“Adoption of public financing would not prevent this type of abuse and thus the commission should not endorse it on the erroneous belief it would be a solution,” the dissenters write.
The dissenting members included Onondaga County Executive Joanie Mahoney, district attorneys Frank Sedita, Kristy Sprague, Derek Champagne and Kate Hogan, along with attorney Eric Corngold and former GOP Chairman Pat Barrett.
Mahoney is a Republican ally of Cuomo’s, as is Barrett, currently the chairman of the Olympic Regional Development Authority.
They write the majority of the commission’s assertion that public finance would alleviate campaign finance problems is “significantly flawed.”
“Anytime taxpayer funds are expended, the burden is on those who wish to spend those funds prove the benefits are worth the cost. We do not believe that burden has been satisfied,” the dissenters wrote.
The dissent focuses on New York City’s system of publicly financed elections, pointing to the flood of money that still flows in city elections despite a system of publicly financed campaigns and donor matching funds.
They draw attention to the so-called super PAC New York Progress, funded by labor organizations to knock Republican mayoral candidate Joe Lhota spent more than $1 million.
“Simply put, public financing has done little to stop the importance of large sums of money from politically and financially powerful groups,” the commission members said.
The dissent’s argument will likely be wielded by opponents of a public financing — namely Senate Republicans — in the coming weeks should any effort to adopt the Moreland Commission’s recommendations be made.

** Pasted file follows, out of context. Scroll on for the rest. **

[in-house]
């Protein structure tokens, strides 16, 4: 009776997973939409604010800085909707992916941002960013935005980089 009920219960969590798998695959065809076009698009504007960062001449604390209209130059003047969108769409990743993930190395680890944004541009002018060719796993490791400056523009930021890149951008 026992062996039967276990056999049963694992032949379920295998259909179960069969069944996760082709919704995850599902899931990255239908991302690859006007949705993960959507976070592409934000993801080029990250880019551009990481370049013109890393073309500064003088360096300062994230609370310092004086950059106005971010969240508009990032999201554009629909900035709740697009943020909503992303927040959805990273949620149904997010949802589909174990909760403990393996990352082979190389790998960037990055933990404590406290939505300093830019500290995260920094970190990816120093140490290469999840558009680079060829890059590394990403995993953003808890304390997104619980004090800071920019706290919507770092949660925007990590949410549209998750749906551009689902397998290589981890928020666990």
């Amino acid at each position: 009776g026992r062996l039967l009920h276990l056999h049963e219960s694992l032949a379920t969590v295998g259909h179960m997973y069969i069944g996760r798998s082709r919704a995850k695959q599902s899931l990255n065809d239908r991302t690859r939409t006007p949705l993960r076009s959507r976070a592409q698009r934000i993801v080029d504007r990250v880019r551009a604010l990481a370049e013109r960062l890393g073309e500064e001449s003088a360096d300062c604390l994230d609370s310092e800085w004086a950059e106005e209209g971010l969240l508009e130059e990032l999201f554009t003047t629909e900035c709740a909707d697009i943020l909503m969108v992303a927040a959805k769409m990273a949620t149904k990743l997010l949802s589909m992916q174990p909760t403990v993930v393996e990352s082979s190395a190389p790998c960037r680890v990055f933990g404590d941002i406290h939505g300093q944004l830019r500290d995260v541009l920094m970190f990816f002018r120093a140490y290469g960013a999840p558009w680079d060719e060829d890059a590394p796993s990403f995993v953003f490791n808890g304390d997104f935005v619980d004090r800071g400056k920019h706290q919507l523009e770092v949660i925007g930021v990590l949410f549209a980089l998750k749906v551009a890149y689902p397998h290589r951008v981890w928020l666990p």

In addition to public financing of political campaigns, the panel makes recommendations that include:
- Better disclosure and monitoring of independent expenditure groups that have exploded in recent years,
- Limiting the use of campaign funds by politicians and political organizations
- Lowering contributions, closing loopholes as well as limiting transfers from political parties to campaigns
Meanwhile, the commission also recommends the creation of an independent law enforcement agency for election law, tightening bribery and other corruption laws.
The preliminary report does not single out specific officeholders for wrongdoing or accuse them of cutting corners by taking advantage of existing loopholes, insisting such a move would compromise ongoing investigations.
“Many of the specifics from our active investigations, such as names and identifying details, cannot be shared in this Preliminary Report without compromising the integrity and confidentiality of those investigations. What we can describe, though, is deplorable conduct, some of it perfectly legal yet profoundly wrong; some of it potentially illegal – and, indeed, this Commission will make appropriate criminal referrals at such time as it deems appropriate.”
The main document’s executive summary concludes the commission’s investigation work will continue.
“The Commission will proceed with our ongoing investigations as we continue to follow the money. We will also continue to consider new policy areas where reform can bring greater transparency, accountability, and integrity to our governing bodies,” the commission says.
Gov. Andrew Cuomo supports a system of publicly financed campaigns, but so far has been unable to convince Republicans in the Senate to approve the measure.